LINCOLN, NEBRASKA.-The Sheldons outstanding collections document the development of art in the United States through the American experience, offering insightful narratives into the artists and their times.
The Sheldon welcomes John Singleton Copley's Nicholas Boylston, on extended loan from the Museum of Fine Arts, Boston, to a new portrait gallery installation in the American Narratives exhibition.
Considered the first authentically American artist, Copley painted with precision and careful attention to details, textures and highlights. His style reflected a distinct American pragmatism, which characterized much of the poetry, painting and philosophy in this country's early history.
With the advent of the 20th century, American artists at once adopted styles from their European counterparts and sought to develop distinctively American subject matter. While Italian-born Joseph Stella adopted the current Futurist style for Battle of Lights, Coney Island, emphasizing the movement and modernity of his motif, the eponymous amusement park he depicted is integrally associated with New York City. Similarly, Georgia OKeeffes New York, Night conveys the spectacle of the urban center. John Marin, Ben Shahn, and Jacob Lawrence focus their attention on the people who populate this modern city in their renderings affluent shoppers or disadvantaged youth at play.
Works from the 1950s Beat generation, those artists, writers and musicians who expressed anti-authoritarian views of American society through their art are on view in another gallery. Artists whose artworks are on view include Wiliam Burroughs, Wallace Berman and George Herms.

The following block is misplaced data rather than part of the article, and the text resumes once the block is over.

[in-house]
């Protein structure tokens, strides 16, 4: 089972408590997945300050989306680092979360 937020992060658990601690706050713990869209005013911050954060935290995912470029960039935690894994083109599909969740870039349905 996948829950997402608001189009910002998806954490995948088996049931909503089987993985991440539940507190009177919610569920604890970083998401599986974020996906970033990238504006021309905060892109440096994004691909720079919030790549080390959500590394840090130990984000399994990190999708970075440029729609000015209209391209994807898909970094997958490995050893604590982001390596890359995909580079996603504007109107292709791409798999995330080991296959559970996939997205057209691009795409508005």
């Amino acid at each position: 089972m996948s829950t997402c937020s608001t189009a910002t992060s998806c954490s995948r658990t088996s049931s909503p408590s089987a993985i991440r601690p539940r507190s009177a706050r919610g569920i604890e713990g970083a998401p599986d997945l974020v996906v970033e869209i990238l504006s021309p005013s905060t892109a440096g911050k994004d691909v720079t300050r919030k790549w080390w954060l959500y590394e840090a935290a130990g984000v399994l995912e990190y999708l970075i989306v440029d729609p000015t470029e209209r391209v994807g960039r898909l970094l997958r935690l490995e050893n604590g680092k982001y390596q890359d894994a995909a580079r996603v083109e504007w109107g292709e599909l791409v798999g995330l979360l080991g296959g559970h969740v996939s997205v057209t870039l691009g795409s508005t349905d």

In their attempt to bring attention to Americas consumer culture, Pop artists focused on cultural icons, advertising and consumer excess. Their art will be the focus of a 1960s gallery. Works by Andy Warhol, Robert Indiana and Roy Lichtenstein as well as a few of their predecessors from the Abstract Expressionist movement are on view.
From the 1970s, American art has been characterized by its multiplicity of styles. By the 1970s Philip Guston, who came to fame for his luminous Abstract Expressionist paintings, was creating powerful, enigmatic figurative paintings featuring large heads, shoes, ladders, and other symbolic motifs. Like many of his contemporaries, Guston asked viewers to bring their own experiences to interpreting the narrative content he suggested. A similar approach can be seen in outstanding canvases by Roy DeForest and Lari Pittman. Carrie Mae Weems, however, asks us to reflect upon historical events she presentsthe African slave trade in her Grabbing, Snatching, Blink.
Contemporary artists continue to pursue narrative interests, even in compositions that may initially impress us as abstractions. For instance, Thomas Nozkowskis paintings, such as Untitled (7-87) always originate in a specific observed event, and Leslie Dills sculpture Voice references the poetry of Emily Dickinson and, in its materials and sewn construction, addresses gender associations in the United States historically and in the present.